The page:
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Balearic leader Francesc Antich and tourism minister Celesti Alomar.

20-08-2013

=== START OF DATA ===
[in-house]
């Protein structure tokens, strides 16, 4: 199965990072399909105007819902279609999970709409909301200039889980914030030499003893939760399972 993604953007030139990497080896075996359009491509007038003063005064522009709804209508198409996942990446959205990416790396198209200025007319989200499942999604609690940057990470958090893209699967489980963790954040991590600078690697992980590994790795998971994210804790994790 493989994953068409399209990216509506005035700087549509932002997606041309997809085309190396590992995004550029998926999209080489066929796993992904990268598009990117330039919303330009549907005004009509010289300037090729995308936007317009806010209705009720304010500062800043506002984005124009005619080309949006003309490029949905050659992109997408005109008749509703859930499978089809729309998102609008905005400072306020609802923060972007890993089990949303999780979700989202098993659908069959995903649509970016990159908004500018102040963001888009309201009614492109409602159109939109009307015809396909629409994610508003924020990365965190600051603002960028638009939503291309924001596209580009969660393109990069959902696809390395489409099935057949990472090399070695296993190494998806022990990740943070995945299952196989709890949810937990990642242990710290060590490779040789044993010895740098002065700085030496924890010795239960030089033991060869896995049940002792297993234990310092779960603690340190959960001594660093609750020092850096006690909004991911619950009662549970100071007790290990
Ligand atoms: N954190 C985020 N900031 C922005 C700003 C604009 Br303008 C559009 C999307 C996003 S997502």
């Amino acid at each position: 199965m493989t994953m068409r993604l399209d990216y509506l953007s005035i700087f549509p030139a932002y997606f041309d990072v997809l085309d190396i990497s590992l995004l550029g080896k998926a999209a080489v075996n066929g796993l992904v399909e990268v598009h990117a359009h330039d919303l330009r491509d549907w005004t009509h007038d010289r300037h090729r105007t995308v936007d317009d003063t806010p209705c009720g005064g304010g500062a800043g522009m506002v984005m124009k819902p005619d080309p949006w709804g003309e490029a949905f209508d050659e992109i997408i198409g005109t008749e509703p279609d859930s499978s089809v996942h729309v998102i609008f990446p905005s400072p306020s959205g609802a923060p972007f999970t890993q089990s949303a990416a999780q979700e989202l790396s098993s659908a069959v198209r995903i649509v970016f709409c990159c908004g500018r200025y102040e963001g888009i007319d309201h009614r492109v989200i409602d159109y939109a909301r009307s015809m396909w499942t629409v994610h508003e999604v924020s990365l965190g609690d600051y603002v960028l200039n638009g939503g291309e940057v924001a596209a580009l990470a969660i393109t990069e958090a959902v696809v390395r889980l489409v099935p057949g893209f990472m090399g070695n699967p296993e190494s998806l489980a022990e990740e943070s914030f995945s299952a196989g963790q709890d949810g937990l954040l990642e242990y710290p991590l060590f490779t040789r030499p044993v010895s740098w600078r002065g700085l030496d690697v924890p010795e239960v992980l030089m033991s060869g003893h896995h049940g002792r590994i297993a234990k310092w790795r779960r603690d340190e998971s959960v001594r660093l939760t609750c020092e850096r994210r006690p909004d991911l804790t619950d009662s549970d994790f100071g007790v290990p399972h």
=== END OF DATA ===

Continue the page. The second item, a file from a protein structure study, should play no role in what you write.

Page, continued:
The tourist tax is going to be used to create a Balearics fit for the 21st century, according to the Balearic government. Yesterday the first 14 tourist tax-funded projects were unveiled by the government. Work on many of them will start immediately but over the next ten years around 30'000 million pesetas of tourist tax money is to be spent on a new Balearic model for quality living and tourism. Balearic leader Francesc Antich, accompanied by the minister for tourism Celesti Alomar, said that the first 14 projects are an important step forward and the first stage of a new model for tourism which the “whole world” will refer to. “Everybody in the Balearics will benefit, therefore it is vital that all, the projects go ahead,” he said. The 14 projects will cost 65 million euros, just under half of the total money which will be raised by the tax over the next three years. Antich said that the government aims to raise 50 million euros (30 million pesetas) a year from the tax. Alomar said that while yesterday marked the end of two years of hard work on one of the government's key policies, it also signalled the start of a new chapter for the Balearics. The introduction of the tourist tax has paved the way for the transformation of the region's saturated tourist industry into a sustainable one. An international team has been involved in designing the first 14 projects which are all short to mid-term plans and should be completed by the year 2004. Each of the islands will receive tourist tax funding for projects, with the sum proportional to the number of tourists. Sixty-five per cent of the money will be ploughed back into Majorca, 15 per cent will go to Minorca and 20 per cent will be invested in Ibiza and Formentera. These initial projects have been based on the wishes of the public, put forward to the government and the Tourist Tax Technical Board by the various local councils. But in the future, Alomar said that he wants to throw further projects open to public debate and involve the whole of society in designing its own future model for living. The government wants to get rid of blots on the landscape and eyesores in the tourist resorts, improve the protection of natural spaces, create more green belt areas while buying properties which are important parts of the region's cultural heritage so they can eventually be tuned back over to the use of the general public. Money is to be spent on new historical, cultural, architectural and agricultural information centres, cultural tours and museums while developing new tourism products such as theme parks. Funding will also be channelled into a new effort to protect and preserve natural resources while further promoting the use of public transport and creating a new “non-motorised Balearic road plan” for cyclists.

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